Abstract Full-text [free] access

Editor’s notes: In South Africa and many other sub-Saharan African countries, mass treatment with anti-retroviral therapy (ART) has led to dramatic decreases in mortality and increases in life expectancy. South Africa has provided ART free-of-charge since 2004, but HIV-associated diseases remain the leading cause of death in adults. This paper uses clinical and demographic data from a longitudinal cohort in a rural area of KwaZulu-Natal in South Africa to assess how gender differences in adult life expectancy and HIV-associated mortality changed between 2001 and 2011.

Overall life expectancy increased for both genders since 2004 with the effect significantly greater for females than males. The gender differential in life expectancy over the period 2004-2011 increased from 4.4 to 8.6 years. The analysis illustrates that this decrease was due to decreases in HIV-associated mortality rates, as HIV-cause-deleted life expectancy (i.e. life expectancy that would have occurred in the absence of HIV) remained constant over this period.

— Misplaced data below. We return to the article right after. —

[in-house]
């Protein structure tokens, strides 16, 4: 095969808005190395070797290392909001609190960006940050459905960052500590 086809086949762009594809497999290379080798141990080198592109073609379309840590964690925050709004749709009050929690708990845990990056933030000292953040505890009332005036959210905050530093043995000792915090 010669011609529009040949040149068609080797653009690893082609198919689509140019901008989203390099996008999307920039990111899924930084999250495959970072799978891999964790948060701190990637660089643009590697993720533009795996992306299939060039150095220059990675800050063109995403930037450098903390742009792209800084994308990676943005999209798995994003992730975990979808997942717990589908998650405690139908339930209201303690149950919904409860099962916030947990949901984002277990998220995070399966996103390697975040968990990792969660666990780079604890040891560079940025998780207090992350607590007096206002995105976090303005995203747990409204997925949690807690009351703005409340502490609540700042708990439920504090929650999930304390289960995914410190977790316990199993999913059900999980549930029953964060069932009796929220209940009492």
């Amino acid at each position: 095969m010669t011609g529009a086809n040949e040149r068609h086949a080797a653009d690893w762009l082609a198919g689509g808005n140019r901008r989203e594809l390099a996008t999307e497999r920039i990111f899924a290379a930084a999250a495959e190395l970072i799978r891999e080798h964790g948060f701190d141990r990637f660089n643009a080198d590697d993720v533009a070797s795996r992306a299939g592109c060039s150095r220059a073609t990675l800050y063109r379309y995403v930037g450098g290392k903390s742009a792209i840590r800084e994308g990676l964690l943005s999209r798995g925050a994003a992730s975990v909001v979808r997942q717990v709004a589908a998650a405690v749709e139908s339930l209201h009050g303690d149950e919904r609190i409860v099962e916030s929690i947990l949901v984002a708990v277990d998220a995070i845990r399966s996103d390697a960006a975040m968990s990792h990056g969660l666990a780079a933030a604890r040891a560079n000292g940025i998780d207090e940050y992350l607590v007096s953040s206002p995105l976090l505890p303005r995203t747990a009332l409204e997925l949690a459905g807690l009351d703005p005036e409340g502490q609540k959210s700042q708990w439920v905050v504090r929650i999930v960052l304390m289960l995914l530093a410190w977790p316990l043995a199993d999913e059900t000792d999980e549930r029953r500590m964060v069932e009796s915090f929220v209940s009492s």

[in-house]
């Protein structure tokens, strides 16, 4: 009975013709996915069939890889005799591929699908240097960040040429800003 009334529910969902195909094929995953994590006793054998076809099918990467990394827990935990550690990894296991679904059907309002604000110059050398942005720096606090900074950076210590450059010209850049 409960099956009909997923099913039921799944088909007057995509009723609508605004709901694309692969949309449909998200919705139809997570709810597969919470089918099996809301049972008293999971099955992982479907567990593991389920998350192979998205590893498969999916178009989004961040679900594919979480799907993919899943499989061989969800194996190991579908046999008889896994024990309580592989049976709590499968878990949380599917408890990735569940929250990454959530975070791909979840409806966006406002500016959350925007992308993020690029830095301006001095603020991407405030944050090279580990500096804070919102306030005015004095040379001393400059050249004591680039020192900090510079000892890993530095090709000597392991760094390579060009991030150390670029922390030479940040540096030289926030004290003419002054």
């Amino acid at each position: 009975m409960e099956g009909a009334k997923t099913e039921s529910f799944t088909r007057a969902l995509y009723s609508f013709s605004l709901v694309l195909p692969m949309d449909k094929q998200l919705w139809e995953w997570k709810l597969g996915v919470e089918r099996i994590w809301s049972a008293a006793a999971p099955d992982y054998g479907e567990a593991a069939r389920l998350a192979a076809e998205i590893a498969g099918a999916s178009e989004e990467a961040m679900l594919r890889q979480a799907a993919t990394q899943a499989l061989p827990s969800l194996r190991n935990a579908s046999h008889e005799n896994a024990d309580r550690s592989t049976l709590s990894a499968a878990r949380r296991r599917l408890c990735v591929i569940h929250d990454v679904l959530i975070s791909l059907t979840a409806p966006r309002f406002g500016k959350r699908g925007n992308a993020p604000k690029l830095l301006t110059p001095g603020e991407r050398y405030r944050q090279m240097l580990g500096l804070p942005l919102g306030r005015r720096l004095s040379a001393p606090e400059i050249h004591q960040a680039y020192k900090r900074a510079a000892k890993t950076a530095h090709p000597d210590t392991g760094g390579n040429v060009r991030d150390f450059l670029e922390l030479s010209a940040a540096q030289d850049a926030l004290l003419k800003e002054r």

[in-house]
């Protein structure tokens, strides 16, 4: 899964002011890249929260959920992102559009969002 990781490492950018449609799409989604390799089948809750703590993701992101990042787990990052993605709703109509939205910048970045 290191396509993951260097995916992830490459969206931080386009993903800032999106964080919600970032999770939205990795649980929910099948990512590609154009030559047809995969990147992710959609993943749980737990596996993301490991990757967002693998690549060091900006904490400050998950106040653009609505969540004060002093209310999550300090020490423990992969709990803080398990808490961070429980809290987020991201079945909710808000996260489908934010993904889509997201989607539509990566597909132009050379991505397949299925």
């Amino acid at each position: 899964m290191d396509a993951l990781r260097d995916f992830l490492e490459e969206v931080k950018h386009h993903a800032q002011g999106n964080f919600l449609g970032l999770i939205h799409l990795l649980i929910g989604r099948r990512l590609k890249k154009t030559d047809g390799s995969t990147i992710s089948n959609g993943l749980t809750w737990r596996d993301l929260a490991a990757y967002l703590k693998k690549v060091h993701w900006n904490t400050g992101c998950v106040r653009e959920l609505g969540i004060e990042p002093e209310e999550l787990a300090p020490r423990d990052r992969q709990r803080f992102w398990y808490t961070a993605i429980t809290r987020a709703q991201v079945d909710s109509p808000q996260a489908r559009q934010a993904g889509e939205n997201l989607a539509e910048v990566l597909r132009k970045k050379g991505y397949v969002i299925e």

This study emphasizes the HIV treatment gap for men, with approximately half of all HIV-associated deaths in this population occurred among men who had never sought care. Mortality for men was significantly higher than that for women at each stage of the treatment cascade.

Although this study draws on data from one rural setting, many of the underlying characteristics reflect those seen in many other rural areas of the country. Further work is necessary to understand the underlying social and cultural factors that underlie these findings which could then lead to the development of programmes designed to address them. Such cross-disciplinary research which engages with people designing and implementing HIV programmes will need to be significantly enhanced over the coming decade in order to meet the UNAIDS 90:90:90 targets.

Africa
South Africa
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Living with HIV on the move: migrant workers in north India